This Government is committed to helping homeowners in distress to weather the recession, and to ensuring that Ireland has a sustainable housing policy.Both parties believe that more protection is needed for homeowners with distressed mortgages. The recommendations of the Cooney report are inadequate to address the scale of the current crisis. A more radical approach is needed to protect families in fear of losing their home. This Government will examine a number of such proposals. They will introduce a staged purchase scheme to increase the stock of social housing, while achieving the best possible value for public investment. Under the terms of this scheme, leased dwellings will revert to the ownership of local authorities and housing associations at the end of the leasehold period.They are committed to urban regeneration to revitalise communities in areas such as Limerick to give families a better quality of life.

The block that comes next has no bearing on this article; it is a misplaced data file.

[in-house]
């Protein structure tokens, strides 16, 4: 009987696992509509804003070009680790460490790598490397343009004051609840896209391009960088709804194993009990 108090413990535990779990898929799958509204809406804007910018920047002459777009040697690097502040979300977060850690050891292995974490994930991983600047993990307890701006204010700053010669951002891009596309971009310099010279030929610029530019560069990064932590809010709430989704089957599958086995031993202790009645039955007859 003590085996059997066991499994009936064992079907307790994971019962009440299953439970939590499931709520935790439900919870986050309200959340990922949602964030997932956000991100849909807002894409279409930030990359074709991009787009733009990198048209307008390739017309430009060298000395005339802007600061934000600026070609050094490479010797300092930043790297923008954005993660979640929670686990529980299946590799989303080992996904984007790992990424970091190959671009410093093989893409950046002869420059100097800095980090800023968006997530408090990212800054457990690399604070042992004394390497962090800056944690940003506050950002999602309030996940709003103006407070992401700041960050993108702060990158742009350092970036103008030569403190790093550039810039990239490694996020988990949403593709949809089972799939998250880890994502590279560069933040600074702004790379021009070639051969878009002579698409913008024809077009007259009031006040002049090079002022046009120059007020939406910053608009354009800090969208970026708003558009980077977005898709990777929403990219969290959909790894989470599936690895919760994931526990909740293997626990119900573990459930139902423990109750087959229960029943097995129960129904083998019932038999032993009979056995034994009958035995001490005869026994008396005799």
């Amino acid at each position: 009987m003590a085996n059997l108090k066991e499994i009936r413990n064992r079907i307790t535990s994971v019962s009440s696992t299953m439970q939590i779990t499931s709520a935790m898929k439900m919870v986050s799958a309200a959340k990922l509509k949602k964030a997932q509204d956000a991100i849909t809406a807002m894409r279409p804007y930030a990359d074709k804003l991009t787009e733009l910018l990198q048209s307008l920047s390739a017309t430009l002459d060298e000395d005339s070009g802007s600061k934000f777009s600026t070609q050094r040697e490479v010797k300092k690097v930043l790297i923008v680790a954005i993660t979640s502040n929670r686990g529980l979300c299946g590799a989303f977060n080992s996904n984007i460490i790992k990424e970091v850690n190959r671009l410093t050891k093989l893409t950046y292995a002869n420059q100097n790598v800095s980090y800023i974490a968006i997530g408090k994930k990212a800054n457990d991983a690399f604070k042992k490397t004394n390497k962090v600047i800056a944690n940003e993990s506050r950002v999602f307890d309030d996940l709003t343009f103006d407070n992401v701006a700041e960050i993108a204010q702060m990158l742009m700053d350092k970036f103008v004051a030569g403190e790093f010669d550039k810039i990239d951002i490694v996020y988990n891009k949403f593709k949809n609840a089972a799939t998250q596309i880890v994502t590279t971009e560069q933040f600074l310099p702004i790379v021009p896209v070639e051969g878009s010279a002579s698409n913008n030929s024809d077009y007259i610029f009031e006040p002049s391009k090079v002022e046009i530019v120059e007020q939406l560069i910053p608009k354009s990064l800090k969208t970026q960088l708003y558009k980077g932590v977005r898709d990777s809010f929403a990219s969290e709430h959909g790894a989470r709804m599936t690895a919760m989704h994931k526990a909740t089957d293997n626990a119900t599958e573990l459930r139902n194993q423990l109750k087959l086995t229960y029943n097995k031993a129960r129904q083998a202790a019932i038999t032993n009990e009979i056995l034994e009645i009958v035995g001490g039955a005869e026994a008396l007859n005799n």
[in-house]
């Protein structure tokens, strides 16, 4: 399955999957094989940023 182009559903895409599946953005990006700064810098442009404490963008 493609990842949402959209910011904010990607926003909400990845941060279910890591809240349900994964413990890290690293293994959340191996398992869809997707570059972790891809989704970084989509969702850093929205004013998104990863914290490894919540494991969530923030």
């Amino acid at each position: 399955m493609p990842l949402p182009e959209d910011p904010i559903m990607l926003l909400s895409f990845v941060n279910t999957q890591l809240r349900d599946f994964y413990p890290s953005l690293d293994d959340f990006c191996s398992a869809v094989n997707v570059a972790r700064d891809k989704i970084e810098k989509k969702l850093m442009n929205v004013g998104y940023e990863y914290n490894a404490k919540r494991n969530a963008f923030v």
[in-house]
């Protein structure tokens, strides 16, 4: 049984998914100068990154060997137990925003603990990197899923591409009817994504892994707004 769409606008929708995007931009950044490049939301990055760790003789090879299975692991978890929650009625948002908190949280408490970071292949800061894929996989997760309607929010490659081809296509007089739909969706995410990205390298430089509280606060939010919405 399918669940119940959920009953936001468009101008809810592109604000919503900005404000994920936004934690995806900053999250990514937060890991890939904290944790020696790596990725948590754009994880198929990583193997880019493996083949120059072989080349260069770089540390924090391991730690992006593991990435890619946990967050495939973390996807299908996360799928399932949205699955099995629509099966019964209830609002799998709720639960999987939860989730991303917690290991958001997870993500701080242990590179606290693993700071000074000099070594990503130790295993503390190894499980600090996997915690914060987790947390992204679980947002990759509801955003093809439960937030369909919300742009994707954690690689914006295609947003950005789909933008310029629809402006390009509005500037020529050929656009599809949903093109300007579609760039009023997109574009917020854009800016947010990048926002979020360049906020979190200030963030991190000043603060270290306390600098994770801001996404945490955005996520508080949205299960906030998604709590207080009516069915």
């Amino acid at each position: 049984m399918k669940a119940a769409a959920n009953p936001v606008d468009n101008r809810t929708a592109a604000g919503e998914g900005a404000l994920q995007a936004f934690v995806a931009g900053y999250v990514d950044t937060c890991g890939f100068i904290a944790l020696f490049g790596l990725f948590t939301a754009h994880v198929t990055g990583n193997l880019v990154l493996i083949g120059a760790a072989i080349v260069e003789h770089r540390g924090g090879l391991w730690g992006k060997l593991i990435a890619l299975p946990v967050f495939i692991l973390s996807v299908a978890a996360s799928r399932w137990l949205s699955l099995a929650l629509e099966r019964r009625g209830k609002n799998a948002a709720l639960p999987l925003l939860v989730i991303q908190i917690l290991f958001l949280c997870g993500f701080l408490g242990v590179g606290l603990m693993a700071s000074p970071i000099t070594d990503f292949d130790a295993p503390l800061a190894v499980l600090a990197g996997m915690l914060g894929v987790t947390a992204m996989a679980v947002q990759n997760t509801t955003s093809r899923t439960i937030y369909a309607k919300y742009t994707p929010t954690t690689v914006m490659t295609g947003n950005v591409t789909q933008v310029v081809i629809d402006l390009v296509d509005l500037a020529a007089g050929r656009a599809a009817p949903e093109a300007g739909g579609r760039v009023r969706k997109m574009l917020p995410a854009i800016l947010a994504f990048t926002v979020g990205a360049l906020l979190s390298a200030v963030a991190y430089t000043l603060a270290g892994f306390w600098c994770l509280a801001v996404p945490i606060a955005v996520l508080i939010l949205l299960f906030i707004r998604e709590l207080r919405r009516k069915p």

They will ensure that the Central Bank and Financial Regulator supervise credit institutions’ mortgage lending practices comprehensively and intensively. Where credit institutions fail to adequately control mortgage lending risks, the Central Bank will impose loan-to-value ceilings on mortgages, caps on loan-to-income multiples, limits on the term of new mortgages, and more rigorous procedures for verifying borrowers’ incomes. They will improve the quality of information available on the Irish housing market by requiring that the selling price of all dwellings is recorded in a publicly available, national housing price database.They will legislate for tougher and clearer rules relating to fire safety in apartment buildings and will introduce a new fire safety inspection and certification regime.They will establish a tenancy deposit protection scheme to put an end to disputes regarding the return of deposits.